I appreciated the way he loved my southern late grandmother Hitchcock...the relatives he met at our wedding and on a trip to Florida to meet other Higginbothams.   

Gordon loved history, politics and culture.  He was ahead of his time when it came to understanding First Nations rights.  A few times he required his law class in Kamloops to hike to the top of a local mountain overlooking the city.  Gordon arranged for Manny Jules, chief at the time, to fly on a helicopter up to the top of Mt. Paul and give the Native side of the story of the history of Kamloops.  Each table at our wedding in 1989 was adorned with little US and CDN flags.  He said Lana was his contribution to free trade (one of the biggest economic ideas of the mid to late ‘80s).  

He was not a perfect person and had his shortcomings (just like the rest of us).  Honestly, his recognitions of his imperfections seemed to lend a lot of grace to he was and became.  Gordon recognized the complexity of life...this meant a lot to me…he was one of the first men of his generation who really exhibited grace…that we connect and understand each other from our shared brokenness more than anything else.  

8 Tracks, CDs & Napster..

In 1988 I spent $45 for a bootleg U2 album in East Van.  It was a double record of live tunes from their Joshua Tree tour.  It felt like discovering one of those bars that gets you into the chocolate factory. 

Around the same time, my friend at Trinity Western University showed me this thing called a CD.  He didn’t have anything to play it on but wanted one before they sold out. 

Fast forward a few years later to my cousin’s house in Augusta, GA.  
This phenomenon called Napster was taking the internet by storm.  For music lovers, it was some sort of shady promised land.  Almost any song, studio or live, could be found through this soon to be illegal file sharing platform.  We downloaded every R.E.M. tune we could find.

A few years back, a friend told me to subscribe to Spotify. “It’s a game changer,” he quipped.  He was right.  This time artists did make money...forced to assimilate through market forces.  I use Spotify constantly...the world of music at your fingertips.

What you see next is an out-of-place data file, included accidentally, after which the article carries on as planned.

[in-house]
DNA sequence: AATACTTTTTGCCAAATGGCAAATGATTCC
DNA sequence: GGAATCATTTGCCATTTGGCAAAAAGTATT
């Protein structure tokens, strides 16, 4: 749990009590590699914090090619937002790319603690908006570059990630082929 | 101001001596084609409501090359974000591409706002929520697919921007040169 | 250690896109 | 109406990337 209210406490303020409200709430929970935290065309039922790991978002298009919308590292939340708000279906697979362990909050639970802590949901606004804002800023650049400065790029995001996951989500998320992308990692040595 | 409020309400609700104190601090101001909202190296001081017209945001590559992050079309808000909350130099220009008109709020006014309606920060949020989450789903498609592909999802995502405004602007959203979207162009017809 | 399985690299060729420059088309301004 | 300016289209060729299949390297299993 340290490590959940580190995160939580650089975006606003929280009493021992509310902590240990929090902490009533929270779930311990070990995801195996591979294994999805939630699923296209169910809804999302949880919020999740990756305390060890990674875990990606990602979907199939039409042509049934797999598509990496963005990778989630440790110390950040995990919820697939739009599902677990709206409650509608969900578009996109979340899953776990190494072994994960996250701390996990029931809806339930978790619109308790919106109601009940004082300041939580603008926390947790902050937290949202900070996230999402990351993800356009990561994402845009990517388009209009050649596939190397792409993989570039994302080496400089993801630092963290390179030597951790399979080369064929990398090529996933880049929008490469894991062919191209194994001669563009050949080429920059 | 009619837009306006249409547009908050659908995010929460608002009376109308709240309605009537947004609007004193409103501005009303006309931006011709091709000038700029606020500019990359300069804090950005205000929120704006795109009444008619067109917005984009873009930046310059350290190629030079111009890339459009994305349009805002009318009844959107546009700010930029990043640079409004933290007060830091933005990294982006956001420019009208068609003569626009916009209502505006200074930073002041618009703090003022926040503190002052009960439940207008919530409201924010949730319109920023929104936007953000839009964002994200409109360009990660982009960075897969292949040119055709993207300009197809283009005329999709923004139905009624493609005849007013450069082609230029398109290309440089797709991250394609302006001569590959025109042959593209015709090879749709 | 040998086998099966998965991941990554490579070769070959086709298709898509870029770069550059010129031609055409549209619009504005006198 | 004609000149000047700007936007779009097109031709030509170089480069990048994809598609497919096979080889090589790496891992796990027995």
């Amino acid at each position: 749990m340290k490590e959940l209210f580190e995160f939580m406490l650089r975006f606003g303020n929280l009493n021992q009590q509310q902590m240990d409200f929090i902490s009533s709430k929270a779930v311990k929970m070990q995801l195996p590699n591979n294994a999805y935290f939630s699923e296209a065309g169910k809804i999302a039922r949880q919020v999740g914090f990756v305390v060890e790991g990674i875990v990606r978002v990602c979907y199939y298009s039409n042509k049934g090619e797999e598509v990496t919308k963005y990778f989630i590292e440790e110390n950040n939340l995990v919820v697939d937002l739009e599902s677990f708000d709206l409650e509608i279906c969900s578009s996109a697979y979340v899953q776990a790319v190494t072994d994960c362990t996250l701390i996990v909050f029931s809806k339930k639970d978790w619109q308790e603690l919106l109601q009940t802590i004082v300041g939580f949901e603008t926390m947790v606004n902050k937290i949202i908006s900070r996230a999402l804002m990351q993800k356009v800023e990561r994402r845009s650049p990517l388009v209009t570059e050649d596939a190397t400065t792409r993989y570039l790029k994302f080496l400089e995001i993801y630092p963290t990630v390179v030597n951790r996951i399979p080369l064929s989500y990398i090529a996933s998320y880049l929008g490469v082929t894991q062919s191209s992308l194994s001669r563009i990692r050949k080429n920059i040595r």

A month ago, our local massage therapist (late 20s) was playing music.  We chatted about the odd tune I liked.  
“No problem,” she said and then sent her Spotify playlist of 1200 songs. Instantly.  Basically free. 

My elders talk about these things called 8 tracks.  I spotted one once...bulky, a grilled cheese sandwich on Texas toast.  I’m that guy to my kids... lamenting how they’ll never know the joy of listening to an album front to back...reading liner notes, etc.

The world has changed a lot and it feels like it isn’t slowing down.  Covid has forced almost every institution to fast forward 10 years or so. 

We need to learn new ways of doing things and that’s a leadership piece I’ve been working on the last year.  We enlisted the help of Jolene Erlacher, a ‘generational expert’ based out of Chicago.  She did an online seminar for staff. It was sobering and excellent.

Recruiting and keeping younger staff has proven challenging the last five to ten years.  She spoke of the “Daniel Generation” ...a realization that those who join NAIM long-term will be exceptional.  Also, that there is often a spiritual movement connected to significant cultural shifts. 

Recently, a leader outside NAIM said, “The gifting that got you the foothold organizationally will not be the same to take you to the next level.”

Covid has taught us many things that we will bring forward...streamlined organizational platforms, a coaching and teams approach for new staff and integration of younger perspectives into leadership.


The red and white sign above is typical of signs posted outside many Native communities these days.  Thankfully, vaccinations are being administered and people are anticipating life resuming in normal ways.

Camps continue to be up in the air with current Covid restrictions.  We are hoping to run a smaller and scaled down camp in Mt. Currie this summer.  Church youth leaders have been calling and asking for updates.  We can only move at the speed of government and community protocols.
A few weeks ago, a friend and I were up at Mt. Currie checking out the Red Soul Rising Bush Camp location.  The elders on whose property we run the camp wanted to make some changes to the outdoor kitchen.  Later in the day my friend told me one of the elders joked about telling local friends to “look out!  The Christians are coming."  
I asked if he thought she was being sarcastic or trying to distance herself from some of our collective bad history with Indigenous peoples.  He didn't think so...he said she tells other groups about "the Christians" and RSR and said the pushback is mainly from non-Native groups wondering why they still partner with Christians.  I think, and they verbalized, they genuinely miss the RSR connection and kids each summer.

Thanks for reading and listening!

Tim & Lana Higginbotham

NAIM staff and the ministries they represent are solely funded through and fully accountable to North America Indigenous Ministri